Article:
11. Information processing and sensory issues are more difficult when the child is stressed. Make sure they have strategies to use when overwhelmed. Perhaps a trampoline, pillows, punching bag (some may differ), therapeutic swing (check with Medicaid, sometimes they will cover the cost of it), squishy balls, yoga balls for deep pressure, and simply enough just a quiet space with little lighting if any where he/she can just have no sensory input and unwind.

12. Know the signs of anxiety or stress for your students: pacing, hand-wringing, cussing, flushed face, laughing, etc. Know what causes anxiety or stress for each student. Adjust your language and demands when anxiety is heightened.Try not to hasten their responses to requests and oftentimes repeating oneself will trigger meltdowns; therefore attempt to be clear and concise with requests and questions on the first time. Oftentimes if the question or request needs to be repeated it is best to put it down on a piece of paper if the individual can read or to draw a picture creating a visual tool for him/her to understand the situation much easier.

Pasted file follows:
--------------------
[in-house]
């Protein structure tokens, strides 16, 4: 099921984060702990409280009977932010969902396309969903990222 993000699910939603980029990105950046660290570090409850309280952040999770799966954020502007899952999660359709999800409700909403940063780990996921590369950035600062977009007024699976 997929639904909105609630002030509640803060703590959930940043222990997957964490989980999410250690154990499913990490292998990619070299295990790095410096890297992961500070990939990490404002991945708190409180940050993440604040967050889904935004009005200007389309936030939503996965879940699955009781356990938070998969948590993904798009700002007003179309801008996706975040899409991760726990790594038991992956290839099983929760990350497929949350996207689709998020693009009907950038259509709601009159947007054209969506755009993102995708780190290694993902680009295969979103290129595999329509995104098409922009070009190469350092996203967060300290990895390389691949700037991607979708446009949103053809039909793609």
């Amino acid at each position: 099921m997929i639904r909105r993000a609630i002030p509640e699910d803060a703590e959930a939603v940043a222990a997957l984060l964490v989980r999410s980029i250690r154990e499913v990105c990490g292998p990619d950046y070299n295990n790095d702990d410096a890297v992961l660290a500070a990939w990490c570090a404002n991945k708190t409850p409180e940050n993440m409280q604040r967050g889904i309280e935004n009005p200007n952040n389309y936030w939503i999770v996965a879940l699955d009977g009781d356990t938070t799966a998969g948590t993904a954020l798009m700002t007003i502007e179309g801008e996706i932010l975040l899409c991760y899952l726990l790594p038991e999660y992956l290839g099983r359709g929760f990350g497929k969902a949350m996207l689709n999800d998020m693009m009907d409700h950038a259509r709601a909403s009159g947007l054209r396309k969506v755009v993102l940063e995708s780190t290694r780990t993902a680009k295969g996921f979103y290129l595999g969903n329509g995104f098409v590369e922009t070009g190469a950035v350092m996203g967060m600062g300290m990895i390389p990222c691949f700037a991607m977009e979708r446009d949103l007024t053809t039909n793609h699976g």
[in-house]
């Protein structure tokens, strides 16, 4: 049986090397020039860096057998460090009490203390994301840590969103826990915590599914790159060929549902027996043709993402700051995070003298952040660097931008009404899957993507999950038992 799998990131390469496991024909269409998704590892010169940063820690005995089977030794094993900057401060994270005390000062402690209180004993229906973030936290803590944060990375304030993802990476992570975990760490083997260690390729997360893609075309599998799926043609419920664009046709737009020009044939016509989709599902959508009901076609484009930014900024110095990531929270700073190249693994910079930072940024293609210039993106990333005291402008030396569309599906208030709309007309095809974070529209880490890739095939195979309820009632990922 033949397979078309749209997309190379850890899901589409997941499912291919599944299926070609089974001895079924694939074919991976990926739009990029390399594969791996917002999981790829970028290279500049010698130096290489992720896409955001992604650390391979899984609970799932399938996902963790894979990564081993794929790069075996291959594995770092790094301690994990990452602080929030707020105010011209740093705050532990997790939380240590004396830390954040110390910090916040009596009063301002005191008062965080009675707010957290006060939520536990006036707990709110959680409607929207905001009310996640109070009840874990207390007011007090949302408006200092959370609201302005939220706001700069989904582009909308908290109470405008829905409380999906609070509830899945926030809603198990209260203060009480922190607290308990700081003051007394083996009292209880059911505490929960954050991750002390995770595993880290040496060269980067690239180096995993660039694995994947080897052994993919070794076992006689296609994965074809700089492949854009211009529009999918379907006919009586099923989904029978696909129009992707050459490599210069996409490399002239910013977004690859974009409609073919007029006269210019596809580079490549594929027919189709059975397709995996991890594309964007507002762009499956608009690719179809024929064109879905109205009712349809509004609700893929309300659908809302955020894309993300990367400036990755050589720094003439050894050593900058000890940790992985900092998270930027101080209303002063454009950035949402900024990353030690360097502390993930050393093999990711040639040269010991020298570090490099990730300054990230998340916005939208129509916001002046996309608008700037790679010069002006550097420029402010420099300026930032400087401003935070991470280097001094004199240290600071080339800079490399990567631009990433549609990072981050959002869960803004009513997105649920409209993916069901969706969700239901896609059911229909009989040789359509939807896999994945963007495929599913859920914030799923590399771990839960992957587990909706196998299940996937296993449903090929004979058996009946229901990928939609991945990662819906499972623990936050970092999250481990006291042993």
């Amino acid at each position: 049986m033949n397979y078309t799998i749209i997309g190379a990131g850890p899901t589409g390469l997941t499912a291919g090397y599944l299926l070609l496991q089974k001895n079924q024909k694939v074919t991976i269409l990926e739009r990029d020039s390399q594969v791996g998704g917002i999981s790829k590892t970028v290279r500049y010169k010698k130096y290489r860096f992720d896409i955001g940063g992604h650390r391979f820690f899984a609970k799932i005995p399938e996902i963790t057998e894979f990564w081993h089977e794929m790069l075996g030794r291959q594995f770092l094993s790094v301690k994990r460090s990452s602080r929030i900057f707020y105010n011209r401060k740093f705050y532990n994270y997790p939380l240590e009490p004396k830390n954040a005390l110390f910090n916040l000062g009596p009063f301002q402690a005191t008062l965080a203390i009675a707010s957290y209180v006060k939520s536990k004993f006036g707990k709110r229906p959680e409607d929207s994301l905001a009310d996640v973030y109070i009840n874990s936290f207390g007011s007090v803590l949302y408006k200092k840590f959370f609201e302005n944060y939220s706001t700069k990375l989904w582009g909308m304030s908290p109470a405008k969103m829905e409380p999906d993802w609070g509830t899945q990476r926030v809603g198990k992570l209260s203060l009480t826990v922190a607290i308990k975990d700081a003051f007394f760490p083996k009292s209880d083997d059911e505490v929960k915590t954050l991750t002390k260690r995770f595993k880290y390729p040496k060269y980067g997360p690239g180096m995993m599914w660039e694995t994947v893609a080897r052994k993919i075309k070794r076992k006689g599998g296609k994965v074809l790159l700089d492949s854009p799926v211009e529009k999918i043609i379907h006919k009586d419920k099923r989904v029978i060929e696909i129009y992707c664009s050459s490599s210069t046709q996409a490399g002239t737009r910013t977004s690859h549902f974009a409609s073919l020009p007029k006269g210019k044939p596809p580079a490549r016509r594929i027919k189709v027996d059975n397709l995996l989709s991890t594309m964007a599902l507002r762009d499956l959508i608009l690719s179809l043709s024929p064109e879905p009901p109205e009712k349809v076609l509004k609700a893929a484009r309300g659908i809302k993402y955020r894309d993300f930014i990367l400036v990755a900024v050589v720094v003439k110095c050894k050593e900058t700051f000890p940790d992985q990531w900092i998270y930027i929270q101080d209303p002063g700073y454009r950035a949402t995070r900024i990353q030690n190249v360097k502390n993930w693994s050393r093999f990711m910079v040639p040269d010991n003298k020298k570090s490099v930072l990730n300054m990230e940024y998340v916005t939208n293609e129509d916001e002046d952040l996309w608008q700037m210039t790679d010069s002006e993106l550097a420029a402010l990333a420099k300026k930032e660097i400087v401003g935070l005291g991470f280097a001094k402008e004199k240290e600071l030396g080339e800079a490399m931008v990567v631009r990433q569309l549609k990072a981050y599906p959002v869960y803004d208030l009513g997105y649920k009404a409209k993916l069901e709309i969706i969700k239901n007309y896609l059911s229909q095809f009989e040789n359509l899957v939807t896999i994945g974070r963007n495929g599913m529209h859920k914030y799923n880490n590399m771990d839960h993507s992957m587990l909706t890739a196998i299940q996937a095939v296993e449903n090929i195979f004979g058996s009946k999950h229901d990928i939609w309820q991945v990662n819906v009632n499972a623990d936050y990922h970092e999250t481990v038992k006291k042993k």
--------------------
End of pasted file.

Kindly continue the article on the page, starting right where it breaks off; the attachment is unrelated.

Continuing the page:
13. Do your very best to be a good listener so that the child/individual does not have to repeat him/herself again leading to a great deal of frustration. Once frustrated in this manner, they often feel misunderstood and difficult to trust, that the other person is not interested in them or what they have to say. Leading to lowered self-esteem often causing them to become even more introverted and closed off from society. This is coming from someone who knows first hand. If people are not interested in me and what I have to say in addition....they do not return my phone calls nor ever give me a call instead of me always calling them....I tend to turn away from them because it hurts my feelings, This is why it is so difficult for someone on the spectrum to maintain relationships. We have difficulty understanding why it is necessary to be interested in someone else's business therefore we have a habit of perseverating (repeating an action or talking on and on about the same topic for an extended period of time to the point of exhaustion). Then the "friend or family member" loses interest in talking any longer and then the individual is confused as to why the conversation has ended. I have found myself in these scenarios many times and many of my "friends" have stopped communicating with me because of it.....I suppose, because they won't come straight out and say it. See, now I am perseverating going on and on about this topic because it is emotional to me. I am a good listener but my problem is that when I listen I don't respond to what they are saying so it doesn't sound as though I am listening.